#8. "RE: Sign the petition!" In response to In response to 3 Sun 19-Feb-12 02:35 PM by MelT
>Not all camera repair jobs are technical, delicate procedures, >and it is arguable that not many of them require any kind of >specialized equipment either. Most Nikon repairs are probably >simply replacing broken or malfunctioning parts and >reassembling.
I do agree that all aren't delicate procedures. Now when I have had to send my equipment in, the repairs went beyond simple board replacement, rubber grip replacement, etc. The last time was a bent and damage lens mount on the camera and a damaged mount on a 28-70/2.8 that resulte from a fall. Now I am not in the camera repair business but I suspect these repairs required equipment to ensure proper alignment, etc. However, you know what held up the repair? There was a shortage of rubber grips. This repair job was being handled by Nikon US and not a thirdparty shop. Who knows how many of these grips were being hoarded by independent repair places. They are cheap.
In a former life, I was in the repair/supply buinsess so I have seen the tendency to order parts to have on hand "just in case". This can cause inbalances the supply chain. In this day of "just in time" production, this can cause shortages. Of course, this does bring in the Thailand situation. You may have parts sitting on the shelf at independent repair centers that certified shops or Nikon itself may have on backorder.
Now I do not know how Nikon does business but the smart way to do business would be for them to know what repair parts are in stock at repair facilities in order to have greater control in knowing actual usage. This can give them a better handle on the "need" and whether production needs to be increased or decreased. Additionally, if shop ABC has 10 repair parts on the shelf, and repair shop XYZ needs one to get a repair done and for some reason, the production of this part is not being kept up with demand, Nikon could have ABC send XYZ the part so the piece of equipment can be fixed and back to the customer. All of this can be tracked by Nikon on a unfied Nikon system used by all certified repair shops. Nikon would have no idea what Independent shops may have sitting on the shelf being unused when there is a need for these parts elsewhere.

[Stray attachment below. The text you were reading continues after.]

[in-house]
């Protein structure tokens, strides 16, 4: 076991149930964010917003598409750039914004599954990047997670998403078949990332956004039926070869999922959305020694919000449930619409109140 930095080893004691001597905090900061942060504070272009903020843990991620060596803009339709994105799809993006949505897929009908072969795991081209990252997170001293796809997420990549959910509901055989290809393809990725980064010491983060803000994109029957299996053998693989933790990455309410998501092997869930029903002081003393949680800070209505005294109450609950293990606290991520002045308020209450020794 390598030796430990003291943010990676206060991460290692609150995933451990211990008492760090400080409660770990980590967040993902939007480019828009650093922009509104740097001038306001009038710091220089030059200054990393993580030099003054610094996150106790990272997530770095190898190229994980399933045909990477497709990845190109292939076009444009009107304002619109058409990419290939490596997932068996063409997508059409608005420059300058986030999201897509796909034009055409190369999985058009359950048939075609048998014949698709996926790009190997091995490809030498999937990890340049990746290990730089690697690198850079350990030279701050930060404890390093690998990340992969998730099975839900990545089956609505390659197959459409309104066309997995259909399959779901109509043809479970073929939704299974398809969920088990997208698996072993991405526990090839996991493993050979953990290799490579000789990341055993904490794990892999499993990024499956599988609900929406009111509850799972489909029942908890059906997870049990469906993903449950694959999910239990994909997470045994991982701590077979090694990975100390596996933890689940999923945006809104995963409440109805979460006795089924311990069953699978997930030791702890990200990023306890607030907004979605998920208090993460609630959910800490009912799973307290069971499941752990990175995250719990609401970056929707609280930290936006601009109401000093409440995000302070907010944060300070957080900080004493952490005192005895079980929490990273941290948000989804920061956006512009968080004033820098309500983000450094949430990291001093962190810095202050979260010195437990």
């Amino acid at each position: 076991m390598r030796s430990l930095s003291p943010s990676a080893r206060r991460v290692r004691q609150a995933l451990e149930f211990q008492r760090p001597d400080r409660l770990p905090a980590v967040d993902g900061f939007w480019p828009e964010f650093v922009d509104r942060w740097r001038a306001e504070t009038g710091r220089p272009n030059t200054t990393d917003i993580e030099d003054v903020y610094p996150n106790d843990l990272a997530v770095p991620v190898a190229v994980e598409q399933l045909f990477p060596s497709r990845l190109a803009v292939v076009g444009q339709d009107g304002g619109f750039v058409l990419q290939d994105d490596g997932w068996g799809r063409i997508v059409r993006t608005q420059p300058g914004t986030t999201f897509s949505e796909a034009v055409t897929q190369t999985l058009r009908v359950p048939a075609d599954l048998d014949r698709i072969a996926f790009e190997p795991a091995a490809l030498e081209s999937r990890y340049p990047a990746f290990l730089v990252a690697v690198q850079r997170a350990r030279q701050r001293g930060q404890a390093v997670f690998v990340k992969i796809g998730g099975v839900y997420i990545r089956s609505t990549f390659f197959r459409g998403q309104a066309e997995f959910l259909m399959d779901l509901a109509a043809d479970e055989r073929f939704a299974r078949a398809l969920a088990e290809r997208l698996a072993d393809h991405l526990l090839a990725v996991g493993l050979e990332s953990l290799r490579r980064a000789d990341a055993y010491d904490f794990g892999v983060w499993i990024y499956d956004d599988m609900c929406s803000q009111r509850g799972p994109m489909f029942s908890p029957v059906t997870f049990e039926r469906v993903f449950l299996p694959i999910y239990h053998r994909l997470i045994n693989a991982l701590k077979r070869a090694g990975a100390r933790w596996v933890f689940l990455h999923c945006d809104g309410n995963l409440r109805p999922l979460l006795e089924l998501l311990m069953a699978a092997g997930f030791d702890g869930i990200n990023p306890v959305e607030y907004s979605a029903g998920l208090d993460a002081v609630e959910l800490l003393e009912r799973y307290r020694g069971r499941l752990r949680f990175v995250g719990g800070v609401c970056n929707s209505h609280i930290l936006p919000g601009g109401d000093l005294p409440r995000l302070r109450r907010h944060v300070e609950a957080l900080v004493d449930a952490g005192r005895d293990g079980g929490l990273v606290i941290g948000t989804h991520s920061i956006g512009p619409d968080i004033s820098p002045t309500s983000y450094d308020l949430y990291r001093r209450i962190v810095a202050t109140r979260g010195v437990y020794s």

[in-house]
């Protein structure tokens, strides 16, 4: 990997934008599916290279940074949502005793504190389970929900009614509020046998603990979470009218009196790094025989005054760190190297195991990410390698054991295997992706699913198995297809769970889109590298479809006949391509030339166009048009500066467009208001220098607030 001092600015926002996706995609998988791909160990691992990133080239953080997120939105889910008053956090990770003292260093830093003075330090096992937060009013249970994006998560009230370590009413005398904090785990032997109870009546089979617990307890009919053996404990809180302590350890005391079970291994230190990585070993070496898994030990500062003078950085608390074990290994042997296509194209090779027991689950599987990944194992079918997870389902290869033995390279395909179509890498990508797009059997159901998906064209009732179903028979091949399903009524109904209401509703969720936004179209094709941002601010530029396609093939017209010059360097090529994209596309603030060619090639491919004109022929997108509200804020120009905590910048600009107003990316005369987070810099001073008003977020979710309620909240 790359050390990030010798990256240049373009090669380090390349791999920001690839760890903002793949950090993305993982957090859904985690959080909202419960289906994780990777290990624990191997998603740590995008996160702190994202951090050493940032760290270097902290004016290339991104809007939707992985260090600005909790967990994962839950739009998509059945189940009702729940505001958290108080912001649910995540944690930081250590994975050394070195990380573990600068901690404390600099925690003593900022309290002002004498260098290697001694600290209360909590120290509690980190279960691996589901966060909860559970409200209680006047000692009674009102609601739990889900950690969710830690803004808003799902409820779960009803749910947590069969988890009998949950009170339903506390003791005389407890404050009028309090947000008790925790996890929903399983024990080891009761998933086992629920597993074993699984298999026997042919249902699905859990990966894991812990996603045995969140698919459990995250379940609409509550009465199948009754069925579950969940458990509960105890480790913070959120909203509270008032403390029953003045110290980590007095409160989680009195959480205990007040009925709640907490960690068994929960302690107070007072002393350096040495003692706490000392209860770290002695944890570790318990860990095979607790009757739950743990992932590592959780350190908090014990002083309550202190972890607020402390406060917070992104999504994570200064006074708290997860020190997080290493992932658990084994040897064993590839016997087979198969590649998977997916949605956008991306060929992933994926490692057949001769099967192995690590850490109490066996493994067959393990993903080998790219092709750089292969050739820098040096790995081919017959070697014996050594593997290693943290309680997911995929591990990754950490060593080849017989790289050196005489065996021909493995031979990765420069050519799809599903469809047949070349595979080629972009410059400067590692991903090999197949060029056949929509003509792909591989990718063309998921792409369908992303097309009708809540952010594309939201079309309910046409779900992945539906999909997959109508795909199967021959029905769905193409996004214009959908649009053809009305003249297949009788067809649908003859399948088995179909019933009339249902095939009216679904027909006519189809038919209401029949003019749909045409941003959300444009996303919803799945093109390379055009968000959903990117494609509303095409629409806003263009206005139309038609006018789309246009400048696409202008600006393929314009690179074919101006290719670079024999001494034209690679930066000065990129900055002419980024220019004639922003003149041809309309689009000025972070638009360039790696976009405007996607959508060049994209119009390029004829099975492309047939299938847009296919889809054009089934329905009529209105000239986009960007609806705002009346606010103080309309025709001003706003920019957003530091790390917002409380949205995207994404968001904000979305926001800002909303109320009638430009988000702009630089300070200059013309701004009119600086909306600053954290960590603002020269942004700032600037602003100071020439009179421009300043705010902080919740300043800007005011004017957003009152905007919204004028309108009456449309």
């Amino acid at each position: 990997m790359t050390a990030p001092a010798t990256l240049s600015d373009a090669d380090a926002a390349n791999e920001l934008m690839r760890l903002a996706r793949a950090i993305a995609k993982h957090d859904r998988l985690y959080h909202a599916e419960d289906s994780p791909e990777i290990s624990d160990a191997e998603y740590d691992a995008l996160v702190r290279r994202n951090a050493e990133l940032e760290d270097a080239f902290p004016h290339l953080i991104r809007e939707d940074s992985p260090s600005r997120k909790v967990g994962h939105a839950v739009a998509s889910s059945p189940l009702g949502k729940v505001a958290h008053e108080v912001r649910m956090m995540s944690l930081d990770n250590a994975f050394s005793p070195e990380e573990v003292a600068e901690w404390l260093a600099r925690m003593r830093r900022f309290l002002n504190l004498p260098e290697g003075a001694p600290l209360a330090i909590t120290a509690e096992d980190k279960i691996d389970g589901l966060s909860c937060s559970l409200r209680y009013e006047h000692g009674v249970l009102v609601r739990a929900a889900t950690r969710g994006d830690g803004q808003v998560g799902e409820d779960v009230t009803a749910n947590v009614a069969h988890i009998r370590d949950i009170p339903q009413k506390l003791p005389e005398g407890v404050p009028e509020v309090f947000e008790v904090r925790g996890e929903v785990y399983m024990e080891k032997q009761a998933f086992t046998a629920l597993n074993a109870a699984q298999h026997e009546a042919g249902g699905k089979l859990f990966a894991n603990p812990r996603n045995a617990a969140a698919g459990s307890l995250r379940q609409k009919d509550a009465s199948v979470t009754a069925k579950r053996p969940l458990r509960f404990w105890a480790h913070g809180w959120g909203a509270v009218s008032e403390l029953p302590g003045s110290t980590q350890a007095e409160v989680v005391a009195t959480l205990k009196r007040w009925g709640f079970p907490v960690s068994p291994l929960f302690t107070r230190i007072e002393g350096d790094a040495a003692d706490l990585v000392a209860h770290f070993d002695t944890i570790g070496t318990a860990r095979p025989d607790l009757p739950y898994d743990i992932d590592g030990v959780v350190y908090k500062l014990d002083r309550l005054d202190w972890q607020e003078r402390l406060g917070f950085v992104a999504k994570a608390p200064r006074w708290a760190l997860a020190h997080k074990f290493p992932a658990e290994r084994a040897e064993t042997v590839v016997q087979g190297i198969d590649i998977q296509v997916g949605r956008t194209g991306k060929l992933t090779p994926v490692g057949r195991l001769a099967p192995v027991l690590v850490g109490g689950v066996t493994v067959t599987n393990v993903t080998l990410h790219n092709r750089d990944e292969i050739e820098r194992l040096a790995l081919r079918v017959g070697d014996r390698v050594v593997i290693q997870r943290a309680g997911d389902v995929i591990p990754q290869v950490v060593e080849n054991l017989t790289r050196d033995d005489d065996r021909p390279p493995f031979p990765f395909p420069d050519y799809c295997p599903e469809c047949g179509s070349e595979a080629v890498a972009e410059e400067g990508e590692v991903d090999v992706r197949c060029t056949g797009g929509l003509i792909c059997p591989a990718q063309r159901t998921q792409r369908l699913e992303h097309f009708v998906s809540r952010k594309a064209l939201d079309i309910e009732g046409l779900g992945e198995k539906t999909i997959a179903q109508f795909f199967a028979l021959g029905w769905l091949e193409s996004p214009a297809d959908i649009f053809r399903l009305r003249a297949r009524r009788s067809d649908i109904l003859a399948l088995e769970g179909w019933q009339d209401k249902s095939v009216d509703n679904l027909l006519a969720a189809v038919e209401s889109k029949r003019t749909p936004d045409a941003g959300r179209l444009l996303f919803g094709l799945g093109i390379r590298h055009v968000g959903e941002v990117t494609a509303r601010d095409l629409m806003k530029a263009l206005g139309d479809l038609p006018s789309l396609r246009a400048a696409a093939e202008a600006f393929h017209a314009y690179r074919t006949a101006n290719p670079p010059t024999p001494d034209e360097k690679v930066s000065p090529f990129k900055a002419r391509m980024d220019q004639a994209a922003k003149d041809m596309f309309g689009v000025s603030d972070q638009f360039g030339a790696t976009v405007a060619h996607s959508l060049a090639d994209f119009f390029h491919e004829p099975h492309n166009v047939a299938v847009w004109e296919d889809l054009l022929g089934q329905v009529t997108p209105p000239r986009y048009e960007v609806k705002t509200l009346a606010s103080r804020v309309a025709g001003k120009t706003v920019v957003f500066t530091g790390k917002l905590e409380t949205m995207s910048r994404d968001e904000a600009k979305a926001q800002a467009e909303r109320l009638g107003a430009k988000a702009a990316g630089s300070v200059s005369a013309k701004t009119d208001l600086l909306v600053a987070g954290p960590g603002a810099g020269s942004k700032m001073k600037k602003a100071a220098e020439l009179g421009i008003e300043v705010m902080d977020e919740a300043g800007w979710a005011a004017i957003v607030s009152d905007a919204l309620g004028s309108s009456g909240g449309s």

Again, I have no idea how Nikon does things but what I have described would be the SMART way to conduct business when it comes to parts management.
Now bring in that a certified shop must go through training and have proper equipment to make repairs to keep there certification. This does take money and if I was a certified shop and if Nikon put these requirements on me, I would demand that they quit sending parts to independent repair shops who get by on the cheap. They don't have to undergo training or have specialized equipment (or expense) but they get the parts they ordered? They have access to the most important thing and that are parts? This doesn't make sense. I say to all these independent shops who are doing a lot of crying....GET CERTIFIED. It is easy as that.
In MANY professions, etc. one must get certified and keep their certification through continuing education. One must go through some hoops (and expense) to use the recognized branding of a major corporation. This branding does bring customers so it is worth it for them to do. On the other hand it is important for that corporation to protect its branding. All of this certification, etc. is common place throughout business.
Looking on the web or in the yellow pages, how many consumers really key in on the fact whether a shop is certified or not. They only see "WE DO NIKON CAMERA REPAIRS" and figure that if a shop advertises, then things must be okay. Who really knows how many fly by night shops are out there doing repairs without proper training or equipment? Again, I am seeing this move by Nikon as ensuring that only trained technicians are doing repairs on their equipment.
Nothing you can say will get me to change my mind on this.